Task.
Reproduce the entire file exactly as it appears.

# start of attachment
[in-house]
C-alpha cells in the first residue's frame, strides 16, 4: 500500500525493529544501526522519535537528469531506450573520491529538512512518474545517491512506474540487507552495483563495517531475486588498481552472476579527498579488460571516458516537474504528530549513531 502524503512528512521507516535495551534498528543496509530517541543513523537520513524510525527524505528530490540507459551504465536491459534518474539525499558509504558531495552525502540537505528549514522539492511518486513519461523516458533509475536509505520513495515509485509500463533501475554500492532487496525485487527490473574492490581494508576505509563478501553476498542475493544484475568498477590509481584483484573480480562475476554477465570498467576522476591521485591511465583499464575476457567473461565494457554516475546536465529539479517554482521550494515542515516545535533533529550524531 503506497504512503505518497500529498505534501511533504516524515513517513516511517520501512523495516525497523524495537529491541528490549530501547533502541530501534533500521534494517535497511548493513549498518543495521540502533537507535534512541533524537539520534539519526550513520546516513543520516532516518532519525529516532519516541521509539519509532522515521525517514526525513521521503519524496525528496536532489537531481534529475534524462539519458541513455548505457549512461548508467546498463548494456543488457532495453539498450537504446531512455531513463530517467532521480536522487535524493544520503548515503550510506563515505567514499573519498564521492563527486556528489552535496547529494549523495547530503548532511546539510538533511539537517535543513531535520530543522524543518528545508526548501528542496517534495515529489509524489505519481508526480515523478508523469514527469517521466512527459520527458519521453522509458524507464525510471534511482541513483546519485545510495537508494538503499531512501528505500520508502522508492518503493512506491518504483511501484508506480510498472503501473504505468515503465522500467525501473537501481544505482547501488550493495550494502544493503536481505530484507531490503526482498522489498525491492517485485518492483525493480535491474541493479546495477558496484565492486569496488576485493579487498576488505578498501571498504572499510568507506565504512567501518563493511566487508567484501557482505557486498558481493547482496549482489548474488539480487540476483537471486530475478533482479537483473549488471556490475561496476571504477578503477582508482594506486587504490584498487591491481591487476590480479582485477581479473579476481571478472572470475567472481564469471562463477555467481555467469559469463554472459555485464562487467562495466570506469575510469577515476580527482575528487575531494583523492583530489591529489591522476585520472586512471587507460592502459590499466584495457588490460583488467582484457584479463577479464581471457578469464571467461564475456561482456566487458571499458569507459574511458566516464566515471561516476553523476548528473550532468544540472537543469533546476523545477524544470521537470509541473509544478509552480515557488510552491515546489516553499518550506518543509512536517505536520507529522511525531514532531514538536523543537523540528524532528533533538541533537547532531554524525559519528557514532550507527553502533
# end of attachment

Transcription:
[in-house]
C-alpha cells in the first residue's frame, strides 16, 4: 500500500525493529544501526522519535537528469531506450573520491529538512512518474545517491512506474540487507552495483563495517531475486588498481552472476579527498579488460571516458516537474504528530549513531 502524503512528512521507516535495551534498528543496509530517541543513523537520513524510525527524505528530490540507459551504465536491459534518474539525499558509504558531495552525502540537505528549514522539492511518486513519461523516458533509475536509505520513495515509485509500463533501475554500492532487496525485487527490473574492490581494508576505509563478501553476498542475493544484475568498477590509481584483484573480480562475476554477465570498467576522476591521485591511465583499464575476457567473461565494457554516475546536465529539479517554482521550494515542515516545535533533529550524531 503506497504512503505518497500529498505534501511533504516524515513517513516511517520501512523495516525497523524495537529491541528490549530501547533502541530501534533500521534494517535497511548493513549498518543495521540502533537507535534512541533524537539520534539519526550513520546516513543520516532516518532519525529516532519516541521509539519509532522515521525517514526525513521521503519524496525528496536532489537531481534529475534524462539519458541513455548505457549512461548508467546498463548494456543488457532495453539498450537504446531512455531513463530517467532521480536522487535524493544520503548515503550510506563515505567514499573519498564521492563527486556528489552535496547529494549523495547530503548532511546539510538533511539537517535543513531535520530543522524543518528545508526548501528542496517534495515529489509524489505519481508526480515523478508523469514527469517521466512527459520527458519521453522509458524507464525510471534511482541513483546519485545510495537508494538503499531512501528505500520508502522508492518503493512506491518504483511501484508506480510498472503501473504505468515503465522500467525501473537501481544505482547501488550493495550494502544493503536481505530484507531490503526482498522489498525491492517485485518492483525493480535491474541493479546495477558496484565492486569496488576485493579487498576488505578498501571498504572499510568507506565504512567501518563493511566487508567484501557482505557486498558481493547482496549482489548474488539480487540476483537471486530475478533482479537483473549488471556490475561496476571504477578503477582508482594506486587504490584498487591491481591487476590480479582485477581479473579476481571478472572470475567472481564469471562463477555467481555467469559469463554472459555485464562487467562495466570506469575510469577515476580527482575528487575531494583523492583530489591529489591522476585520472586512471587507460592502459590499466584495457588490460583488467582484457584479463577479464581471457578469464571467461564475456561482456566487458571499458569507459574511458566516464566515471561516476553523476548528473550532468544540472537543469533546476523545477524544470521537470509541473509544478509552480515557488510552491515546489516553499518550506518543509512536517505536520507529522511525531514532531514538536523543537523540528524532528533533538541533537547532531554524525559519528557514532550507527553502533